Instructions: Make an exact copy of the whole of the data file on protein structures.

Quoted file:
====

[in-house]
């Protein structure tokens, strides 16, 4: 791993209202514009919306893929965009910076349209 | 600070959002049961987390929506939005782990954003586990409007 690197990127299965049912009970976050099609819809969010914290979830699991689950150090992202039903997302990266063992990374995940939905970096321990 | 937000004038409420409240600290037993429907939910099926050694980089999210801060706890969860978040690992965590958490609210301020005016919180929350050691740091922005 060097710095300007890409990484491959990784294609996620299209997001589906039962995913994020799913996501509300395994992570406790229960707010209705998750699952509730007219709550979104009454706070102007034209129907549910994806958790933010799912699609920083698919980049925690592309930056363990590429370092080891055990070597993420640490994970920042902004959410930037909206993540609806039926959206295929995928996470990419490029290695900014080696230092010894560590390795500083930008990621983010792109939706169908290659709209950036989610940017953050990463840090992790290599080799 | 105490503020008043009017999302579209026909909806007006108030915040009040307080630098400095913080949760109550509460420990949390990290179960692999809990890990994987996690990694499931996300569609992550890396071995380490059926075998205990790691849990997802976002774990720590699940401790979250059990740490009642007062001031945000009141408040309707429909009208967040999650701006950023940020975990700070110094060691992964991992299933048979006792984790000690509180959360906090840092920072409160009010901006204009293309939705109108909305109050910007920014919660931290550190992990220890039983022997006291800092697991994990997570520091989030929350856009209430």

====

[in-house]
């Protein structure tokens, strides 16, 4: 791993209202514009919306893929965009910076349209 | 600070959002049961987390929506939005782990954003586990409007 690197990127299965049912009970976050099609819809969010914290979830699991689950150090992202039903997302990266063992990374995940939905970096321990 | 937000004038409420409240600290037993429907939910099926050694980089999210801060706890969860978040690992965590958490609210301020005016919180929350050691740091922005 060097710095300007890409990484491959990784294609996620299209997001589906039962995913994020799913996501509300395994992570406790229960707010209705998750699952509730007219709550979104009454706070102007034209129907549910994806958790933010799912699609920083698919980049925690592309930056363990590429370092080891055990070597993420640490994970920042902004959410930037909206993540609806039926959206295929995928996470990419490029290695900014080696230092010894560590390795500083930008990621983010792109939706169908290659709209950036989610940017953050990463840090992790290599080799 | 105490503020008043009017999302579209026909909806007006108030915040009040307080630098400095913080949760109550509460420990949390990290179960692999809990890990994987996690990694499931996300569609992550890396071995380490059926075998205990790691849990997802976002774990720590699940401790979250059990740490009642007062001031945000009141408040309707429909009208967040999650701006950023940020975990700070110094060691992964991992299933048979006792984790000690509180959360906090840092920072409160009010901006204009293309939705109108909305109050910007920014919660931290550190992990220890039983022997006291800092697991994990997570520091989030929350856009209430």